Under the new deal, both sides – Russian-backed government forces and rebel groups supported by the U.S. and Gulf states, – are to halt fighting as a confidence building measure.

If the truce holds from Monday, Russia and the United States will begin seven days of preparatory work to set up a “joint implementation centre”, where they will share information to distinguish territory controlled by Nusra from that held by other rebel groups.

Moon of Alabama has this analysis:

It looks as if there has been unseemly resistance to this agreement by parts of the U.S. government. This may have been just for show. But it may also be a sign that Obama lost control of the bureaucracy:

The proposed level of U.S.-Russian interaction has upset several leading national security officials in Washington, including Defense Secretary Ash Carter and National Intelligence Director James Clapper, and Kerry only appeared at the news conference after several hours of internal U.S. discussions.After the Geneva announcement, Pentagon secretary Peter Cook offered a guarded endorsement of the arrangement and cautioned, “We will be watching closely the implementation of this understanding in the days ahead.”

If this deal falls apart, as it is likely to eventually do, all responsibility will be put onto Secretary of State Kerry. Indeed the military and intelligence parts of the U.S. government may well work to sabotage the deal while Kerry will be presented as convenient scapegoat whenever it fails.


 

Reagan (and Pakistan) created the Taliban, Bush (and Saudi Arabia) nurtured Al Qaida and Obama/Clinton allowed ISIS to grow

August 12, 2016

Ronald Reagan (President from 1981 -1989) and Pakistan’s ISI created the Taliban,

From Politics 116 at Mt Holyoke College

The Creation of Taliban goes back to 1979, when the Soviet Union invaded Afghanistan. In 1973, The Soviet Union brought their soldiers into Afghanistan claiming to rebuild the crushing economy. However, the Soviet was resented by the Mujahidin (from whom the Taliban evolved from). At the same time, the Soviet Union and United States were engaged in a cold war. The U.S. was genuinely interested in counter power against the Soviet Union. Thus, Soviet Union’s entrance in Afghanistan signaled the Soviet’s increase in power and strength gaining more power and strength so the United States decided to intervene.Because the United States did not want to see the Soviet Union take control over Central Asia, the U.S. decided to fund troops to fight against the Soviet Union. These troops were called the Mujahedeen. The Mujahedeen were armed and supported by several countries including, the U.S., Pakistan and Saudi Arabia. Under Reagan’s presidency Congress which was led by Democrats, decided to form a partnership with the ISI which would recruit the Mujahideen with the support of the Pakistani military extreme views of Islam, led the Mujahedeen to fight ferociously against the Soviet Union. these extremist succeeded in driving Soviet militants out (1989). This unforeseen defeat caused the Soviets to lose billions of Dollars, and led to the collapse of the Soviet Union After the war, Pakistan was left alone to deal with the problems associated with the post war. Following the 9/11 attacks, the U.S. declared a war against Afghanistan. at this point the U.S. realized the seeds they had sown. Taliban was a creation of the Pakistani intelligence agency (the ISI) but was funded by the U.S. The U.S. provided $3 billion to build this Islamic group by providing provided ammunitions, which they forgot to keep track of after the Soviet war. Thus, the U.S. was taken a back when the millions worth in weapons that they had provided were now being used against them. Since the Taliban was a creation of the Pakistani intelligence agency. Pakistan has been reluctant to fight them. It is said that a lot of Pakistani and other military personal were known to be siding with the Taliban. It has further been said that the U.S. is responsible for providing the Taliban with logistical and military advice, along with military hardware . Therefore the Unites States and Pakistan are accountable for the Creation of Islamic extremist Group called `Taliban’.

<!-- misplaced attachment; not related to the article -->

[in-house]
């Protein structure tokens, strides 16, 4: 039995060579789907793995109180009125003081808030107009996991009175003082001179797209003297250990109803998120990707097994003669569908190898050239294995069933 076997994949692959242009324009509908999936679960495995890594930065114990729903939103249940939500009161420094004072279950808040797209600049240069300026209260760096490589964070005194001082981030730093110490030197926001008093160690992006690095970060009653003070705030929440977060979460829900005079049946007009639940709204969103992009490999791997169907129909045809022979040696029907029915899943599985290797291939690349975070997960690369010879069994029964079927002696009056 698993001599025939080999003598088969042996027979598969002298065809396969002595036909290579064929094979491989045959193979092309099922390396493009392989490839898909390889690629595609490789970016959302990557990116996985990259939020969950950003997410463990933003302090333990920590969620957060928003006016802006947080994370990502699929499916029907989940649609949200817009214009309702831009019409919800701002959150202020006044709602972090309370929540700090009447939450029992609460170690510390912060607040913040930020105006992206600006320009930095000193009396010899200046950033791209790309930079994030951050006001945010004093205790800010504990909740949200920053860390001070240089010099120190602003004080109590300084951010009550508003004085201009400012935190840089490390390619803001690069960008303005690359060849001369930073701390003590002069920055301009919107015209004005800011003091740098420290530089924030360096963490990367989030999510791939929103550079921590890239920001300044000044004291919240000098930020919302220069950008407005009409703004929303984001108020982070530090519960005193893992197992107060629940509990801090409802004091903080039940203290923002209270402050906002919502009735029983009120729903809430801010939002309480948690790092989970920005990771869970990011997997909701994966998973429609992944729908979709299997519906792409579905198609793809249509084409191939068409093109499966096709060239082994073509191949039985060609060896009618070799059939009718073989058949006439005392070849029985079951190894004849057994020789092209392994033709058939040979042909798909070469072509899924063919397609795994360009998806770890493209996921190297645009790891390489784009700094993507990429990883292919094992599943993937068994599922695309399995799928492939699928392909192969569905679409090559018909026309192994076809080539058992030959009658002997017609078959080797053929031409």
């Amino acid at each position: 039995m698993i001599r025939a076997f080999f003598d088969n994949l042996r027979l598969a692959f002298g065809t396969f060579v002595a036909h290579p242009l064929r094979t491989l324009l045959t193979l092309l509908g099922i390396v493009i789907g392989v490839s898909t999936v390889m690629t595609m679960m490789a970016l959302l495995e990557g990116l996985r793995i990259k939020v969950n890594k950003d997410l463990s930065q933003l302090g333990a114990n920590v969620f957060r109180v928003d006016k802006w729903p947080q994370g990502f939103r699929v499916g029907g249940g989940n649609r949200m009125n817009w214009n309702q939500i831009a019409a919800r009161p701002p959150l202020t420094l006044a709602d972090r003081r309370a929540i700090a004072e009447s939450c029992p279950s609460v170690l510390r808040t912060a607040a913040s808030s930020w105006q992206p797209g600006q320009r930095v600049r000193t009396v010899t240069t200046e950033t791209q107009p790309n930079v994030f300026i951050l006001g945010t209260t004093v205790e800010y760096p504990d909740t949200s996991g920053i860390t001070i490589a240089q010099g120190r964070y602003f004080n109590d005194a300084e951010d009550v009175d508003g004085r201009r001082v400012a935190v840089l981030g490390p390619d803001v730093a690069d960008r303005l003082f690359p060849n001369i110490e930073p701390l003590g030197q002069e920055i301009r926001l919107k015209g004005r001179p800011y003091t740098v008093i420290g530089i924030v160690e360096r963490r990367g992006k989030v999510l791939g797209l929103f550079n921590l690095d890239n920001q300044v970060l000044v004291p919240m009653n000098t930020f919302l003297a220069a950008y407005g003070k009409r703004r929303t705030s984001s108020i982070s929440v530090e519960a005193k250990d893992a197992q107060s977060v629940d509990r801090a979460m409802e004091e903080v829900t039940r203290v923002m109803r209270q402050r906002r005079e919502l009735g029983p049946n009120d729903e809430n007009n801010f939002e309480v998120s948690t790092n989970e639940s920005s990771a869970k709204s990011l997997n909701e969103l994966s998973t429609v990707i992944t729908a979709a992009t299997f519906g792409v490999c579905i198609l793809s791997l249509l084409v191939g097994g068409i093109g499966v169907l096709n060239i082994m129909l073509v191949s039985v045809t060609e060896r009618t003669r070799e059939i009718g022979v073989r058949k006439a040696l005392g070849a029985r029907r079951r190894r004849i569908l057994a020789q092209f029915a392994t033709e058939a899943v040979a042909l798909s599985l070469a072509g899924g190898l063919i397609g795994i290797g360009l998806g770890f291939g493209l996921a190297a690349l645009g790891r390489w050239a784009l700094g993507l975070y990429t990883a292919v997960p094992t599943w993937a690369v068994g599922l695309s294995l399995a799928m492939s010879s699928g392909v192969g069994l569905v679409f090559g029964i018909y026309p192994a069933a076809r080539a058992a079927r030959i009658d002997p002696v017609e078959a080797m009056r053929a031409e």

The success against the Soviet forces in Afghanistan and the need for further jihad gave rise to Osama bin Laden and Al Qaida in 1989. George Bush Sr. who was already involved with Saudi support for the Taliban as Vice President under Reagan came into his own as a godfather for Al Qaida as President from 1989-1993. Through the CIA and its many arms, Bush Sr. and Saudi Arabia provided the money and the training. Al Qaida did not become an “enemy” of the US until 2001 when the campaign in Afghanistan was launced in retaliation for the 9/11 atrocities.

BBC (June 2004):

Al-Qaeda, meaning “the base”, was created in 1989 as Soviet forces withdrew from Afghanistan and Osama Bin Laden and his colleagues began looking for new jihads.

The organisation grew out of the network of Arab volunteers who had gone to Afghanistan in the 1980s to fight under the banner of Islam against Soviet Communism. During the anti-Soviet jihad Bin Laden and his fighters received American and Saudi funding. Some analysts believe Bin Laden himself had security training from the CIA.

The “Arab Afghans”, as they became known, were battle-hardened and highly motivated. In the early 1990s Al-Qaeda operated in Sudan. After 1996 its headquarters and about a dozen training camps moved to Afghanistan, where Bin Laden forged a close relationship with the Taleban.